Endurance, Strength, Power
In resistance training, three aspects of muscle performance to consider are muscular endurance, muscular strength, and muscular power. While all these are important, you might consider the relative importance of each of these as we age – and to consider which of these we are losing more rapidly as we age.
When working with older adults, often fitness trainers encourage their clients to perform exercise in a way designed to increase muscular endurance (lower resistance with higher repetitions performed relatively slowly), the (mistaken) idea being that lifting heavier weights will lead to injury in older adults. But this may not be the best approach in terms of maintaining independent functioning.
First some definitions. . .
Muscular endurance: the ability to sustain repeated contractions against a resistance. In short, you can perform many repetitions of an exercises, such as 25 bicep curls.
Muscular strength: ability to develop a maximal force against a resistance in a single contraction. Muscular strength is measured through a test called the one-repetition maximum. Muscular strength is trained for by performing exercises with a resistance heavy enough that you can perform only 6-8 repetitions of the exercise before reaching fatigue/failure.
Muscular power: the ability to exert maximal force in as short a time as possible. Muscular power is the skill required in acceleration (think of coming out of the blocks at the start of a race), jumping, throwing, a golf swing, or a pickleball stroke. It is also the skill we need to propel ourselves up out of a chair. Exercises to develop muscular power use relatively light resistance (30% to 50% of the maximum that could be lifted), but with exercises performed quickly.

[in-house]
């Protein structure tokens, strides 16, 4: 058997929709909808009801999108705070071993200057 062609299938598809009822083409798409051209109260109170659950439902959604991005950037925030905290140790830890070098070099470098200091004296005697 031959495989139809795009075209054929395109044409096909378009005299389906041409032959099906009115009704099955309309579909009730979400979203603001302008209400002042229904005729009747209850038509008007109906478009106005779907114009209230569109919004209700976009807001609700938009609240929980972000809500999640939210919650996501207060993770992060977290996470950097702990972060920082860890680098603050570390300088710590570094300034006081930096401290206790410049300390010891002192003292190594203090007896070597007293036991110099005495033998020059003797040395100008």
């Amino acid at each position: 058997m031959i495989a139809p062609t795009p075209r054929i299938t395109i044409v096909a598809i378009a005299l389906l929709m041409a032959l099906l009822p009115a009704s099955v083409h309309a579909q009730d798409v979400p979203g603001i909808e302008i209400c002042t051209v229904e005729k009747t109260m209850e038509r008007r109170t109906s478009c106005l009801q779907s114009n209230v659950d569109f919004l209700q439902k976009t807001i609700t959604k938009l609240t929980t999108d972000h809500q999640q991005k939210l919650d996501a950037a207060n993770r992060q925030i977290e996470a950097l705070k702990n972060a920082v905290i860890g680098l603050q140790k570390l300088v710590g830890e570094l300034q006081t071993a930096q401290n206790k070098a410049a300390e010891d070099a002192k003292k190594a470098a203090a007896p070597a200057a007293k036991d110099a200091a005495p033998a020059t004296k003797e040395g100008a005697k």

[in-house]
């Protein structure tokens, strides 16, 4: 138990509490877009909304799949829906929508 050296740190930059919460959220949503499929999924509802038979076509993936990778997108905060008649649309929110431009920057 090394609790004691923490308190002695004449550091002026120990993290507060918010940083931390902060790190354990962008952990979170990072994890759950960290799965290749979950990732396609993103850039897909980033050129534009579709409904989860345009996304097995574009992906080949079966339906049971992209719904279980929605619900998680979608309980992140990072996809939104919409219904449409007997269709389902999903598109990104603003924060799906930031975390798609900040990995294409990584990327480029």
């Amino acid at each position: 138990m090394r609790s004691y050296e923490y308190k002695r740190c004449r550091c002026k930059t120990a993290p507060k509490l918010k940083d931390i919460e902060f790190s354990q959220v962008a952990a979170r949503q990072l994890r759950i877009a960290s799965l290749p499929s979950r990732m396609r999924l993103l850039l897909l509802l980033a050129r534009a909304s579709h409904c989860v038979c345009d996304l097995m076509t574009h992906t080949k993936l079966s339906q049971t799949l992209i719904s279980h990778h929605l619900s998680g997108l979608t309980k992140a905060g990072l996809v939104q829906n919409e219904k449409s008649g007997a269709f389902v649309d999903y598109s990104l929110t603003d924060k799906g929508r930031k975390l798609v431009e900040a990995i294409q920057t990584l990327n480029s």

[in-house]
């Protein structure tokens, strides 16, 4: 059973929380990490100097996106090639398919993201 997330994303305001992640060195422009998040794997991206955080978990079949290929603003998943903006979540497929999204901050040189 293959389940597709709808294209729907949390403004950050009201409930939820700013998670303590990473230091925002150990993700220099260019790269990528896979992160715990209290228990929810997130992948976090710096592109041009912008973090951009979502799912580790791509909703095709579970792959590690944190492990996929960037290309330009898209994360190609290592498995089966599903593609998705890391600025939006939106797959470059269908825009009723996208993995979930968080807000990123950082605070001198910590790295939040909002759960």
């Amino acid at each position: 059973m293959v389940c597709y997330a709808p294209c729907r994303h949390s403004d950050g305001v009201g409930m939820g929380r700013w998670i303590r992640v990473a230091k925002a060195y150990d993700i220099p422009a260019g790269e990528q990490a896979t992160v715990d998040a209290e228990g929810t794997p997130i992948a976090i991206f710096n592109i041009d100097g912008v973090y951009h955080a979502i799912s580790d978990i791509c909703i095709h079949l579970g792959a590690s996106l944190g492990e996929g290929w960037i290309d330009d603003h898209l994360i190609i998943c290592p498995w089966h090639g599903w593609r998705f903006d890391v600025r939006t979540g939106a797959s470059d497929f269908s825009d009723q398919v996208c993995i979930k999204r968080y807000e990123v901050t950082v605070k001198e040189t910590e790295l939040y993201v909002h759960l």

Although each of these muscular qualities declines with aging, muscular power declines earlier and more rapidly. But it is also muscular power that may be of the greatest importance in maintaining independent functioning and quality of life. Research has shown that muscle power is a more important factor than strength or endurance for performing tasks such as climbing stairs and rising from a chair (Reid and Fielding, 2012), skills that are essential for independent functioning.
Training each of these types of muscle qualities (endurance, strength, and power) requires a different type of training. All are important but be sure you are including some training for muscular power. Before beginning a resistance training program for muscular power, you should have a period of at least 4-6 weeks working on basic exercises to develop muscular strength and endurance.
If you are just starting out with a resistance training program, it is a good idea to consult with a qualified fitness professional who can evaluate your current muscular skills and design a safe, effective program to meet your needs.
Reid, K. F., & Fielding, R. A. (2012). Skeletal muscle power: a critical determinant of physical functioning in older adults. Exercise and Sport Sciences Reviews, 40(1), 4-12.